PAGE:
The Milwaukee Bucks had been stuck somewhere between the end of the lottery and the middle of the league for the longest time. Up until last season weren’t truly bad enough to get into the upper echelons of the lottery where players like Kevin Durant and Derrick Rose get drafted.
The Bucks now have an extremely bright future thanks to a young core that consists of Jabari Parker (the draft pick they got in return for their awful season), Giannis Antetokounmpo, Michael Carter-Williams, John Henson, Khris Middleton, Miles Plumlee and Tyler Ennis.
What’s particularly amazing about the young core is that all of the aforementioned players, with the exception of Parker, Henson and Antetokounmpo, are the byproduct of one player—Brandon Jennings.
Bucks general manager John Hammond flipped Jennings to Detroit in a sign-and-trade in the summer following the 2012/2013 to Detroit for Middleton, Brandon Knight and Viacheslay Kraystov.
At the time, no one likely thought it was a massive, needle-moving trade for the Bucks They acquired a cheaper replacement for Jennings, a former second-round pick and a seldom-used center.
However, as time progressed, the Bucks began to reap the benefits of the trade. Middleton developed into a quality, starting small forward who has averaged 11.9 points, 4 rebounds and 2 assists per game since making the move to Wisconsin. He’s made 41.5% of his three pointers during that span.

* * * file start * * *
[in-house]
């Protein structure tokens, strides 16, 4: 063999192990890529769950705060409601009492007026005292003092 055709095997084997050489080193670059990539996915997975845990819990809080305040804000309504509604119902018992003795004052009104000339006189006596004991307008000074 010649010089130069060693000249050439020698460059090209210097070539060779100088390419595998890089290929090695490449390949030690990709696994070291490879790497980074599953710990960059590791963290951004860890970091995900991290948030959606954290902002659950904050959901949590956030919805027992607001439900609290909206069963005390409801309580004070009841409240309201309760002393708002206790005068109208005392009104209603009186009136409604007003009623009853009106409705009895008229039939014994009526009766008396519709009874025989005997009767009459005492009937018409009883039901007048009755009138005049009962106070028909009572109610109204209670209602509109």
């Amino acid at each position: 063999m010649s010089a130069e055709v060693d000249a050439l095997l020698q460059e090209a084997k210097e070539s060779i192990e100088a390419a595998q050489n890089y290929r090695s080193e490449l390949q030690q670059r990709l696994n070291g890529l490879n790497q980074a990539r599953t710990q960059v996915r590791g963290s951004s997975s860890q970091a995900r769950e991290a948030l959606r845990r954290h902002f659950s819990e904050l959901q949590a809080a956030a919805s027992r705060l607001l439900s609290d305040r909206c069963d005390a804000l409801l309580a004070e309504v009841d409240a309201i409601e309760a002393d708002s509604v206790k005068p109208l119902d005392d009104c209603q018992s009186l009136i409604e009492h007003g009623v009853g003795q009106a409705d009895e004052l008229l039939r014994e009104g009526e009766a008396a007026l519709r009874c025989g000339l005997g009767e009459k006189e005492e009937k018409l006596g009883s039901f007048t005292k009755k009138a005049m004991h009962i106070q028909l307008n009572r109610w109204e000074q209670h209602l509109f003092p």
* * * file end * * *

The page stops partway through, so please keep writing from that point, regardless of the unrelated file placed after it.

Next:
Knight bumped his scoring from 13.3 points per game in his final season in Detroit to 17.9 points per contest in his first season in Milwaukee. After a near All-Star first half where he scored over 17 points per game while dishing out 5.4 assists and pulling in 3.8 rebounds per game, he was dealt to Phoenix in a three-team deal that netted the Bucks Carter-Williams, Ennis and Plumlee (you can read about the Bucks and why they’re one of the NBA Trade Deadline’s winners here).
Carter-Williams may very well flourish under Jason Kidd in similar fashion to Knight. Ennis will also benefit from being coached by a future-Hall-of-Fame point guard. The team also acquired Plumlee in the deal. At worst, the Duke product is a dependable rotation big who can provide quality minutes at the five.
In the NBA, it’s uncommon for a team to turn one player into four quality players in a trades (or in this case, multiple trades). However, that’s what Bucks GM John Hammond did when he turned Brandon Jennings into four young players, all of whom could be key parts of the team moving forward.
All stats courtesy of http://www.basketball-reference.com/ unless otherwise noted.